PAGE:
This beautiful squash now in season is by far my favorite of all the 20 plus available types of squashes mostly because of its delicious taste and healing properties. When dealing with our immune system it is important to eat according to the season by adapting to a diet rich with local and seasonal veggetables. As the season shift into autumn it’s a wise idea to incorporate more warming and nourishing foods into our diet.
This particular Japaneese squash was incorporated into the healing Macrobiotic diet because of its antioxidants and protective vitamins such as vitamin A beta carotene . According to studies, dietary carotenoids provide health benefits by decreasing the risk of disease, particularly certain cancers and eye disease. In addition the orange sweet veggies such as sqaushes and carrots that help support the stomach/spleen/pancreas. This is based on the chineese medicine and Macrobiotic healing foods ancient knowledge. By consuming these foods we are supporting these organs without the demaging affect of simple sugars.When adding warming spices such as Cinammon and nutmeg our digestive system is empowered to do a better job digesting and assimilating the foods we eat.
The squash has a high water content 96.5%, coupled with its high potassium intake gives it diuretic properties. It also contains other minerals such as calcium, phosphorus and iron and a range of vitamins, especially A and C which makes it a prefect food as an immune booster..
It is also is low in calories (13 per each 100 grams).
1-ounce (28-gram) serving contains :
They also contain a lot of antioxidants and a decent amount of polyunsaturated fatty acids, potassium, vitamin B2 (riboflavin) and folate.
There are approximately 49 calories in one cup of cooked kabocha squash and about 12 grams of carbohydrate. There are 2.7 grams of fiber in kabocha and about 5 grams of naturally occurring sugar. The remaining carbohydrate in kabocha is starch.Of course, the calorie and carb count will change depending on how you prepare and serve your kabocha. Adding butter, brown sugar, or syrup will add more calories to your dish.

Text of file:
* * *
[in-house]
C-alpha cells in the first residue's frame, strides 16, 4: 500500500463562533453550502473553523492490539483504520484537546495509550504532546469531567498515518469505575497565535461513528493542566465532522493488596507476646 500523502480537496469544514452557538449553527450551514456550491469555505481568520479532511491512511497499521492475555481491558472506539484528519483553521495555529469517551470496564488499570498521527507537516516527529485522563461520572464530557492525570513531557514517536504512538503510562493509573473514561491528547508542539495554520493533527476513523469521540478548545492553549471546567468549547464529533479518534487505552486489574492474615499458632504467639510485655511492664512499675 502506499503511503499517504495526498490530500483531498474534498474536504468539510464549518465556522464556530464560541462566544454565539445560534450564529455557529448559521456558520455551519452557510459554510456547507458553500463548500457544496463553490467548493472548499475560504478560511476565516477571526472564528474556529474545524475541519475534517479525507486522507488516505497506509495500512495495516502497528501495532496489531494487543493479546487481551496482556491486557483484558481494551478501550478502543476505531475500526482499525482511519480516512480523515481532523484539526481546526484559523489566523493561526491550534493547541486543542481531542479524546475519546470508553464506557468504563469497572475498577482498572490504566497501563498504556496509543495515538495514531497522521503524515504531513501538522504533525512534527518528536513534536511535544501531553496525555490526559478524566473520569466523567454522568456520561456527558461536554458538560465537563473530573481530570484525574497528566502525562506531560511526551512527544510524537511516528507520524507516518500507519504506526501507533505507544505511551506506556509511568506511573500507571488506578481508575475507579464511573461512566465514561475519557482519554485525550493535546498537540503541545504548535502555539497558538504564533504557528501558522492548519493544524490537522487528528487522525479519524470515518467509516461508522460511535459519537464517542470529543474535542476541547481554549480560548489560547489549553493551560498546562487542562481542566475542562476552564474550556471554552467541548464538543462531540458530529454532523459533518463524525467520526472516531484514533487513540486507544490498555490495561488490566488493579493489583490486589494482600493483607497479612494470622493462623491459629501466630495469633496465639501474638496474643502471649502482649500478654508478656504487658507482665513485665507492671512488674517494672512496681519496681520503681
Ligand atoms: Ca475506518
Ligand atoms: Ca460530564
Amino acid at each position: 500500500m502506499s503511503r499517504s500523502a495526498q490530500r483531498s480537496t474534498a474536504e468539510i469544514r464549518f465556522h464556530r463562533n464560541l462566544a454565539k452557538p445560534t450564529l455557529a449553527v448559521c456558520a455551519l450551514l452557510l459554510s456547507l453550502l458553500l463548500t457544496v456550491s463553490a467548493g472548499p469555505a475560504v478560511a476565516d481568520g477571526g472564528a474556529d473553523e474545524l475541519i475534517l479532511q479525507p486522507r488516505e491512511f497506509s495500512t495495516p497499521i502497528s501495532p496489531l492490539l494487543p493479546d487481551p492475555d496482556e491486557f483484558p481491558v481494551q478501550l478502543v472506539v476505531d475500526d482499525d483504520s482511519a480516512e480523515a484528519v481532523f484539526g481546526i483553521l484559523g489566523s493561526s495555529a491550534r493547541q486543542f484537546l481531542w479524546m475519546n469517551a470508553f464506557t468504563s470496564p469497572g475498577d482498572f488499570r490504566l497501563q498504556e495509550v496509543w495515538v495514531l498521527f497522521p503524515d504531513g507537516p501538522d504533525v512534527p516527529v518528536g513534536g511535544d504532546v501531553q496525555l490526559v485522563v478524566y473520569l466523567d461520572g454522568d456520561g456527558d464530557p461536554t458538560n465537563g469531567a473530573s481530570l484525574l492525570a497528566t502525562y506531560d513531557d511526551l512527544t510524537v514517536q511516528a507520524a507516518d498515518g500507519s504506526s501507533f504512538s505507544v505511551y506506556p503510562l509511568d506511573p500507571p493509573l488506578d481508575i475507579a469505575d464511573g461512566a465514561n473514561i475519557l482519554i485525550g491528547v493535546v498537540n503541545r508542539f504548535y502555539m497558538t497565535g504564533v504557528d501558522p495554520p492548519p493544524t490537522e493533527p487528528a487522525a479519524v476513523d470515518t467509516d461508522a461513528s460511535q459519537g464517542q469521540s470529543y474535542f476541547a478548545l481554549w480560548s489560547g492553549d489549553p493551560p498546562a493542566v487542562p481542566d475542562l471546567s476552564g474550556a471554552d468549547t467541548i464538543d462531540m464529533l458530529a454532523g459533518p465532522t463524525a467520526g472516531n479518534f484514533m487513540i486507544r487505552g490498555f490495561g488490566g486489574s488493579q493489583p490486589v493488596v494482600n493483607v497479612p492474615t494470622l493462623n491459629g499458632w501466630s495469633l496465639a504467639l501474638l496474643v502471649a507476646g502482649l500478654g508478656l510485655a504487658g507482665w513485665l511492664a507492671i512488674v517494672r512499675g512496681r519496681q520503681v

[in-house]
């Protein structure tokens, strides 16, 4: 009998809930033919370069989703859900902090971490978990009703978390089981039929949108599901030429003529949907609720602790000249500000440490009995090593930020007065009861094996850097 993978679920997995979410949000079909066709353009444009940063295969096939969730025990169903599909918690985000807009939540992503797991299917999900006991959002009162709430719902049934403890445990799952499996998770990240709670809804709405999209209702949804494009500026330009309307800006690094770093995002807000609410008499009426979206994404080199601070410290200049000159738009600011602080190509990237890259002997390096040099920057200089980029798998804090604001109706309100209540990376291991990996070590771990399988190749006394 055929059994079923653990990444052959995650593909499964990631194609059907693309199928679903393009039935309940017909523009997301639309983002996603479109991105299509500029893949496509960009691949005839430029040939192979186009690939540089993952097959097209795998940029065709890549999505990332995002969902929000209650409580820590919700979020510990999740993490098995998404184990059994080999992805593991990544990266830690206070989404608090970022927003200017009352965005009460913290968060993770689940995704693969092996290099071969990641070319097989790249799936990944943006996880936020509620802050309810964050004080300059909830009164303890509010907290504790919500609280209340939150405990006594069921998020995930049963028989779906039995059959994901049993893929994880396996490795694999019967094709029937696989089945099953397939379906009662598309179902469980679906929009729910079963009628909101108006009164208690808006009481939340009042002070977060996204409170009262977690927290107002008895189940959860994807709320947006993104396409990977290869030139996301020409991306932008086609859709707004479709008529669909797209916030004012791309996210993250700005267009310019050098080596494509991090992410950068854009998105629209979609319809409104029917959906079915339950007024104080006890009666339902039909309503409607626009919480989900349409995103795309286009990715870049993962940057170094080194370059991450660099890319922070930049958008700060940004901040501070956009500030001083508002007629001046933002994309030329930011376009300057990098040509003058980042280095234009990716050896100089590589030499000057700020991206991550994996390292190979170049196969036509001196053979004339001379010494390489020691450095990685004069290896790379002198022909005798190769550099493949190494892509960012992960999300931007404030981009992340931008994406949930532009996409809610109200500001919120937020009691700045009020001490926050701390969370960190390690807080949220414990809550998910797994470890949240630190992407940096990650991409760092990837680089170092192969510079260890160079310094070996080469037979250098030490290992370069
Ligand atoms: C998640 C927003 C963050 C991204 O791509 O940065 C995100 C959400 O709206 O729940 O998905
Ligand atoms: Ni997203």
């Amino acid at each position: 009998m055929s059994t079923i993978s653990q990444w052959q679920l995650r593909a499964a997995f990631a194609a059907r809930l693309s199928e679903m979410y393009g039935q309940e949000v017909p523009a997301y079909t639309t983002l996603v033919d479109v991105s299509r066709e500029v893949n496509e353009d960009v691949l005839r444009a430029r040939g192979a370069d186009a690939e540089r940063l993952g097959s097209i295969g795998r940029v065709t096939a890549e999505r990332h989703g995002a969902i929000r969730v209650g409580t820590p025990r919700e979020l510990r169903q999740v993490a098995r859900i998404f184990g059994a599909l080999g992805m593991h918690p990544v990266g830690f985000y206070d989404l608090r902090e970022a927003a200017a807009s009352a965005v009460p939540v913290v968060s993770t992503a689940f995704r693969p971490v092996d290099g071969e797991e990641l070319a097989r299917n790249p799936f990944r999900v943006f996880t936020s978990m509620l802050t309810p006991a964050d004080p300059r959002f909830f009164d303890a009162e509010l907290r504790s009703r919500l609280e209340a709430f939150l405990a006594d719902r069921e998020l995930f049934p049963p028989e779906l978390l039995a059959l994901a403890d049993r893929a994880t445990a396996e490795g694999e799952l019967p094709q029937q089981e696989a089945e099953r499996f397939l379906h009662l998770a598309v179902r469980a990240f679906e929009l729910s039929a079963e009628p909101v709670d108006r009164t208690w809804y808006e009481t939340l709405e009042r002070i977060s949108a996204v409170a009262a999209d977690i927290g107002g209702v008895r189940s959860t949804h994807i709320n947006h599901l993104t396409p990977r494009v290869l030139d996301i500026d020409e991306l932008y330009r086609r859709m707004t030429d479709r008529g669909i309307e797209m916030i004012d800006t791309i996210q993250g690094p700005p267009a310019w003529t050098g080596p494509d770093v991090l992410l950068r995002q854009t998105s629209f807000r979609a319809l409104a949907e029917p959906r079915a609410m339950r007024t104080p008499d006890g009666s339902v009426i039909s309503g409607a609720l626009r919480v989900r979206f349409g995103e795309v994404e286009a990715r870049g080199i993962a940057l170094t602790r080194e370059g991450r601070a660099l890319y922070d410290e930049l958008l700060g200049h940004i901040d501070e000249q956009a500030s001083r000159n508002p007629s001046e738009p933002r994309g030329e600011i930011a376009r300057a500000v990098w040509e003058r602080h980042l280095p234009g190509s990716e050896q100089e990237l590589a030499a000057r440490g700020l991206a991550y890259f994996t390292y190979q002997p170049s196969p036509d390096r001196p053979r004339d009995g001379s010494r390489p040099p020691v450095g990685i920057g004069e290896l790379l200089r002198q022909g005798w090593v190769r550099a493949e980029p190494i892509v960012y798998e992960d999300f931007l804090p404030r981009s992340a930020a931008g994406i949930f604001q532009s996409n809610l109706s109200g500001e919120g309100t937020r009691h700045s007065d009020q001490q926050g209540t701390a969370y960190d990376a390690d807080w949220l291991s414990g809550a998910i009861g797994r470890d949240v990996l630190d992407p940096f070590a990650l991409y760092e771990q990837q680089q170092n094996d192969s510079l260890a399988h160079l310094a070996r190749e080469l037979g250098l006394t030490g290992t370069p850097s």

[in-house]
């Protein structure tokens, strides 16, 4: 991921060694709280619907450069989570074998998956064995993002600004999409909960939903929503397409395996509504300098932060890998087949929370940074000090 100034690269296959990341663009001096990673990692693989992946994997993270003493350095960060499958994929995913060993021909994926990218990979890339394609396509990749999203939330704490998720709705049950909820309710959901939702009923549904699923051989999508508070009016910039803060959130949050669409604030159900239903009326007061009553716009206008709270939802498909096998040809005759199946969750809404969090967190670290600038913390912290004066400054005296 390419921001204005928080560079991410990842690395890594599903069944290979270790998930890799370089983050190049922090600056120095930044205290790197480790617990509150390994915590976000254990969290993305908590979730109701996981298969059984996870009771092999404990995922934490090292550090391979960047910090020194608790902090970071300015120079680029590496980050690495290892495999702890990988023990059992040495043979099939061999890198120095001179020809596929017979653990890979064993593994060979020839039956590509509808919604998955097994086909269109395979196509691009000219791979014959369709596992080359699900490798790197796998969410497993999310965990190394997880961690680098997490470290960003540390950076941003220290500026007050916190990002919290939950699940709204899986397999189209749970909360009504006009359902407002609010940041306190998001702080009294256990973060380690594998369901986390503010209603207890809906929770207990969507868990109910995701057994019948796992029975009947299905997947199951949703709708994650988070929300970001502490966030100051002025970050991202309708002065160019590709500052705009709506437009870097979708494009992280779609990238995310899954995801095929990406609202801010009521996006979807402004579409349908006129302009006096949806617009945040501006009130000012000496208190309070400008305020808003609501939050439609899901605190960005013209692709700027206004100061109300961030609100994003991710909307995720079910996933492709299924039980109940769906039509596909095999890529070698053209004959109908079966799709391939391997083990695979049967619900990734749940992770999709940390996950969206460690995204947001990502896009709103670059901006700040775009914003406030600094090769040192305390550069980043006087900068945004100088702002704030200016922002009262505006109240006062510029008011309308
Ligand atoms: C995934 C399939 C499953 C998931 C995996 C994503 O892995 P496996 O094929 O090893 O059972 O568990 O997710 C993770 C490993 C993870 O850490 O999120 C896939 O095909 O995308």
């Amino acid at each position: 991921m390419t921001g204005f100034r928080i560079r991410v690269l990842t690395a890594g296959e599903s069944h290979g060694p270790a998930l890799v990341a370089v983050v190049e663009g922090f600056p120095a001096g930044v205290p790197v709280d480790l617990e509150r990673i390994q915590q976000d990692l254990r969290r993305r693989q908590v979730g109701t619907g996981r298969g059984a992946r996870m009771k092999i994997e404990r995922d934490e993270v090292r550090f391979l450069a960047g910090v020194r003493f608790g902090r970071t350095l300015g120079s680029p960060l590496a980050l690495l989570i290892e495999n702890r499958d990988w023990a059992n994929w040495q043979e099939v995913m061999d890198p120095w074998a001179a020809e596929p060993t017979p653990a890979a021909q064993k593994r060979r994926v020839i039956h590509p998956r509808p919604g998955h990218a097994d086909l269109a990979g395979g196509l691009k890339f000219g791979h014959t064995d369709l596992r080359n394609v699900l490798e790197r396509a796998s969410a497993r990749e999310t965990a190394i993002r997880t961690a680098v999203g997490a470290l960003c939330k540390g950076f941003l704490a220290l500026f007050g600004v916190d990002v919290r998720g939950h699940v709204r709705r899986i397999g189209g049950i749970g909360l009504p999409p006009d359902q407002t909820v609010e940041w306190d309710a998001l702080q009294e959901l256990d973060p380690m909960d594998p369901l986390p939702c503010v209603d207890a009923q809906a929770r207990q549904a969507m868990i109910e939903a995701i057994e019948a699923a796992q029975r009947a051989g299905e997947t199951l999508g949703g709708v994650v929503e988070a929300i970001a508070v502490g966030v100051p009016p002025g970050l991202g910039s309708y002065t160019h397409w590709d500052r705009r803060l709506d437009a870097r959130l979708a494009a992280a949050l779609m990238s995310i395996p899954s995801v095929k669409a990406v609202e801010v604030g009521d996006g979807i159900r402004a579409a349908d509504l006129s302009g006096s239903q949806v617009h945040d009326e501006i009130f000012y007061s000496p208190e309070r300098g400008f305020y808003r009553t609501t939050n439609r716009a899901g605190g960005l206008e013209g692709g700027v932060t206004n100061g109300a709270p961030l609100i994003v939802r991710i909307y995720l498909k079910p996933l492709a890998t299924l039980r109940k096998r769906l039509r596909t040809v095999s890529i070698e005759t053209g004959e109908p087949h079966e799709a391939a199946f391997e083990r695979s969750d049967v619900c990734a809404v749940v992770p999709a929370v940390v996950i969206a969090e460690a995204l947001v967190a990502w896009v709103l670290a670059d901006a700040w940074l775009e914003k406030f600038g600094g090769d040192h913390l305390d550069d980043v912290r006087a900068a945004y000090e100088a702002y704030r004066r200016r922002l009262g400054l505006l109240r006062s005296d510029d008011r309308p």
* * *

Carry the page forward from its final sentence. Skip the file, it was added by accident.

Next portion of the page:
There is a negligible amount of fat in kabocha squash. Again, preparation matters. If you roast the squash with butter or olive oil, you are adding fat.
Kabocha squash is not a high-protein food, but you will get a small amount in a serving (about 1.8 grams).
Kabocha squash is an excellent source of vitamin A (it provides almost 300% of the daily value for a 2,000-calorie diet). It also a good source of vitamin C and provides small amounts of iron, calcium, some B vitamins, potassium, and magnesium.
Some research shows that beta-carotene (a phytochemical in kabocha squash that the body turns into vitamin A) may help prevent some cancers, when it is consumed through food and not as a supplement.3 However, more studies in human patients are needed. Vitamin C, also found in kabocha squash, may also have some cancer-preventive properties when consumed through food sources.4
Vitamin A support normal vision. everyone can benifit from this healthy food especially people who are at risk of age-related macular degenerationmay benefit from a supplement that contains vitamin A.
Vitamin C also lower risk of getting cataracts.
Slice the squash
Place on a baking paper
Preheat oven to 200 degrees C.
Place the tray until th squash is roasted.
When done add spices, sea salt and olive oil.
2-3 tsp Coconut oil
1 diced onion
4-5 cups squash
Pinch of sea salt
1 tsp nutmeg
Ginger chopped (small amount)
5 cups water or coconut milk
1-2 tsp cinnamon
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